And I wish I could tell you of a defining moment -- a huge revelation that tells me that He lives and knows me -- but I don't have that moment.  What I have instead is years of service, of commitment, of belief and desire that add up to a knowing He lives and loves me.  It's going to the temple for the first time and feeling that it was so, so right and made so much sense.  It's meeting your dad and just knowing that we would have a future together.  It's a peace that comes on me when I read my scriptures -- a quieting of the voices in my head.  It's a softening of my own harsh side, my anger, when I go to church.  It's about learning of the life of Jesus and feeling his love towards his disciples and just somehow knowing that I'm one of them --- that that love extends to me.  The combined total of 20 + years of discipleship is a firm knowledge that Heavenly Father and Jesus live and love me.  It's a choice to exclude doubt, to turn away the negative thoughts, and focus on the light.

Even now, this morning, my mind was on a recent trial/struggle, and  I went into my room and prayed for comfort, for peace, for an assurance of the eternal plan of happiness -- I got nothing. Absolutely nothing -- talking to the ceiling again.  But I got up, took the kids to the bus, all the time thinking about these things. When I came home, I had the thought -- just sit down and write these things in a letter to the kids -- and you know what, maybe they aren't helping you -- but they helped me. Because as I typed my testimony, that strong feeling of love, peace, safety, assurance has come on me.  Now I can shrug it off as emotion --sadness because of the trial and the pain of others-- because the spirit and emotion feel so similar to me (mostly because I don't feel a lot of emotions naturally, they mostly come as a gift from God) -- and I could say that the idea to write this was my own -- because it came in my own voice in my head -- but I know better.  I know from experience that this was a tender mercy from the Lord -- a gift to help me.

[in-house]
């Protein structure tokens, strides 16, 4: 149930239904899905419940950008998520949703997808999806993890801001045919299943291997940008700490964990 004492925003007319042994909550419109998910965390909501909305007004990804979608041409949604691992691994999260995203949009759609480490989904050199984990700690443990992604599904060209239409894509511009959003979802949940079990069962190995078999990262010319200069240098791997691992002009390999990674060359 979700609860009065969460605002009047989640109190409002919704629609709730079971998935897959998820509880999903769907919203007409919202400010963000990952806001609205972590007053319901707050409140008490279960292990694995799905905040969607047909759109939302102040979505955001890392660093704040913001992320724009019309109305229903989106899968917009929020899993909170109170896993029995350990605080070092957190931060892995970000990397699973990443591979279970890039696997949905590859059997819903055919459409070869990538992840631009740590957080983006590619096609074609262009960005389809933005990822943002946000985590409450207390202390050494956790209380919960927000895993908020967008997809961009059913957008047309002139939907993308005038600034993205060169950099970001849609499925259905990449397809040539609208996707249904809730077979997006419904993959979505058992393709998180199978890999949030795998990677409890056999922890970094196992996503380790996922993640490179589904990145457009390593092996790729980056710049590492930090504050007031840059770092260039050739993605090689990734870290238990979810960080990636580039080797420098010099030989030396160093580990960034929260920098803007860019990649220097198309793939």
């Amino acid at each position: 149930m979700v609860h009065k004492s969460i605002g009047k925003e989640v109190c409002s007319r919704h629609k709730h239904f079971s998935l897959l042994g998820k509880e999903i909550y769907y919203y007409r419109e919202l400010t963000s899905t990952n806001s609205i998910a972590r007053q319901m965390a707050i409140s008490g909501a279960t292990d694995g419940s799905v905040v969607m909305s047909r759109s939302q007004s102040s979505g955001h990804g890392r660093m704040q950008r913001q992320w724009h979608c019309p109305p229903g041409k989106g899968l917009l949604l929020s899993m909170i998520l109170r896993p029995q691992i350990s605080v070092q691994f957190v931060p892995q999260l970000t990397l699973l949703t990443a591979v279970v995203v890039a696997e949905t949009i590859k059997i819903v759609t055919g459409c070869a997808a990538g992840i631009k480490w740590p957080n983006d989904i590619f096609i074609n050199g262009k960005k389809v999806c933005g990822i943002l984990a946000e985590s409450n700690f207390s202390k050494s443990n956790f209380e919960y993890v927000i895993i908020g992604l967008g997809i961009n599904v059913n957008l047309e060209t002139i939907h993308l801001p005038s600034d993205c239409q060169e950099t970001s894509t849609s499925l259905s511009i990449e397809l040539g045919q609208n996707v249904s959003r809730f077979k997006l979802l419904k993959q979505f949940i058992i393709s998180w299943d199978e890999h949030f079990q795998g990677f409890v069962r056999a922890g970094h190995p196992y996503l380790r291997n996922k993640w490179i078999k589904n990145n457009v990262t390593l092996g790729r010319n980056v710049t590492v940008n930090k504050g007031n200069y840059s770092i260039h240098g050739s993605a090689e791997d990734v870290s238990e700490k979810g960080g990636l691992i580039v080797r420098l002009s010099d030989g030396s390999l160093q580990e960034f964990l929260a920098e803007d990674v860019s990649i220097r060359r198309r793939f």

My mom lived her whole life waiting for a great revelation to know that the church was true, and the God was real  -- she was waiting for that assurance and then she was going to start reading her scriptures, attending church, and keeping the commandments -- I've seen first hand that life doesn't work that way, and it led to a life of disappointment for her.  So that's why I chose my way -- to act first, and then wait.  And it took more than a decade --- but the wait was worth it.

I want to tell you a story from the life of Pres. Lorenzo Snow. When he heard of the death of Pres. Woodruff, he knew that he would be ordained the president of the church.  He went into the celestial room of the temple to pray for guidance -- and do you know what answer he got -- nothing.  Not  a thing.  So, he did what he knew he should -- he stood up and walked out the door ready  to be the prophet anyway.  He was able to stand and move on because of experiences in his past that had led him to trust, belief, and act whether or not he had an immediate answer.  That's what faith is -- kneeling and asking for help, but then getting up and doing the work anyway -- knowing that the answer will come at some time.  And for him, what followed was the most significant spiritual experience of his life -- when he left the room, he saw the Saviour in the hallway.  That great blessing, that ultimate knowledge and assurance, came only after a lifetime of study and acting, and a moment of complete and total faith.